Or free his Feet, that in the Mire stick fast?
Most envious Man, that grieves at Neighbour’s good,
And fond, that joyest in the Woe thou hast,
Why wilt not let him pass, that long hath stood
Upon the Bank, yet wilt thy self not pass the Flood?

He there does now enjoy eternal Rest
And happy Ease, which thou dost want and crave,
And further from it daily wanderest:
What if some little Pain the Passage have,
That makes frail Flesh to fear the bitter Wave?
Is not short Pain well born, that brings long Ease,
And lays the Soul to sleep in quiet Grave?
Sleep after Toil, Port after stormy Seas,
Ease after War, Death after Life, does greatly please.

The Knight much wondred at his sudden Wit,
And said; The term of Life is limited,
Ne may a Man prolong, nor shorten it:
The Soldier may not move from watchful sted,
Nor leave his stand, until his Captain bed.
Who Life did limit by almighty Doom
(Quoth he) knows best the Terms established;
And he, that points the Centinel his room,
Doth license him depart at sound of morning Droom.

The longer Life, I wote the greater Sin,
The greater Sin, the greater Punishment;
All those great Battels which thou boasts to win,
Through Strife, and Bloodshed, and Avengement,
Now prais’d, hereafter dear thou shalt repent:
For, Life must Life, and Blood must Blood repay.
Is not enough thy evil Life forespent?
For he, that once hath missed the right way,
The further he doth go, the further he doth stray.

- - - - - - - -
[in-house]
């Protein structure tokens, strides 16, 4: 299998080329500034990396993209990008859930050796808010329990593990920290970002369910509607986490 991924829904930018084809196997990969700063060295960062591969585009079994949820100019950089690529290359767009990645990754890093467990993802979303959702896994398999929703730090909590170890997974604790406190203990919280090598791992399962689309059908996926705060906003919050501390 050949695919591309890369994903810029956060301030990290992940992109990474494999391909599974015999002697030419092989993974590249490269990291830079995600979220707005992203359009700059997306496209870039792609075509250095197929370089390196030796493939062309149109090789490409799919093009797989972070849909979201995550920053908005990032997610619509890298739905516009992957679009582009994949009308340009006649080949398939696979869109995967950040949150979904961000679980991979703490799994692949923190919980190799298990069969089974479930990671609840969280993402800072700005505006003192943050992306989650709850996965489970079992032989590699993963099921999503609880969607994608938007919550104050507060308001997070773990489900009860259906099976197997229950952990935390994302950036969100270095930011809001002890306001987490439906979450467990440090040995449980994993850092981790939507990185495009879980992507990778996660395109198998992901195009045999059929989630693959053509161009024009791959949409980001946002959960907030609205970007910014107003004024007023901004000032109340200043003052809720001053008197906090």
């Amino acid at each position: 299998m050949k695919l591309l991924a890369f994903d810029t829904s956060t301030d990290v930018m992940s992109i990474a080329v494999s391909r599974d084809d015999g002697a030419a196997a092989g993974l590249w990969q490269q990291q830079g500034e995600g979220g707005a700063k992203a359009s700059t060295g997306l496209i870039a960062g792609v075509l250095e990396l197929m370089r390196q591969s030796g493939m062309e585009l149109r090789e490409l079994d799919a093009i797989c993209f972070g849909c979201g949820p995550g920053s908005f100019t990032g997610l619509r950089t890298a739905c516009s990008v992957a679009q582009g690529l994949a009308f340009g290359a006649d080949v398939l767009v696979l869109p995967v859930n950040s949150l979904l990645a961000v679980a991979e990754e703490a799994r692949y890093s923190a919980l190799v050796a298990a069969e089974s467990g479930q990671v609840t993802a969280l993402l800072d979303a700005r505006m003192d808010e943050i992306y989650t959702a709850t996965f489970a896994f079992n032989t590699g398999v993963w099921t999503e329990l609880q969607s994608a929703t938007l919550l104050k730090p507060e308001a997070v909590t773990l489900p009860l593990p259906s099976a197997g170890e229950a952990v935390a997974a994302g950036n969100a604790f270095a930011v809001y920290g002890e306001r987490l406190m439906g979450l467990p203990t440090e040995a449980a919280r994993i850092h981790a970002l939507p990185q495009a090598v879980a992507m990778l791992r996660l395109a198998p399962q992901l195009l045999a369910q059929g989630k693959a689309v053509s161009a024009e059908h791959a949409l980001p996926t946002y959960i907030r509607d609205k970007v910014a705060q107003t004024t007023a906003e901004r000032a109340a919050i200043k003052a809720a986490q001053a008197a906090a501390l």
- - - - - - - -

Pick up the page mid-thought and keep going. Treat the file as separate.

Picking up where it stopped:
Then do no further go, no further stray,
But here lie down, and to thy Rest betake,
Th’ Ill to prevent, that Life ensuen may:
For, what hath Life, thee may it loved make,
And gives nor rather cause it to forsake?
Fear, Sickness, Age, Loss, Labour, Sorrow, Strife,
Pain, Hunger, Cold, that makes the Heart to quake;
And ever fickle Fortune rageth rife,
All which, and thousands more, do make a loathsom Life.

Thou, wretched Man, of Death hast greatest need,
If in true Ballance thou wilt weigh thy State;
For, never Knight that dared warlike Deed,
More luckless Disaventures did amate:
Witness the Dungeon deep, wherein of late
Thy Life shut up, for Death so oft did call;
And though good Luck prolonged hath thy Date,
Yet Death then would the like Mishap forestall,
Into the which hereafter thou mayest happen fall.

Why then dost thou, O Man of Sin, desire
To draw thy Days forth to their last degree?
Is not the measure of thy sinful Hire
High heaped up with huge Iniquity,
Against the Day of Wrath, to burden thee?
Is not enough, that to this Lady mild
Thou falsed hast thy Faith with Perjury,
And sold thy self to serve Duessa vild,
With whom in all abuse thou hast thy self defil’d?

Is not he just, that all this doth behold
From highest Heaven, and bears an equal Eye?
Shall he thy sins up in his Knowledge fold,
And guilty be of thine Impiety?
Is not his Law, Let every Sinner die?
Die shall all Flesh? What then must needs be done,
Is it not better to do willingly,
Than linger till the Glass be all out-run?
Death is the end of Woes: die soon, O Fairy’s Son.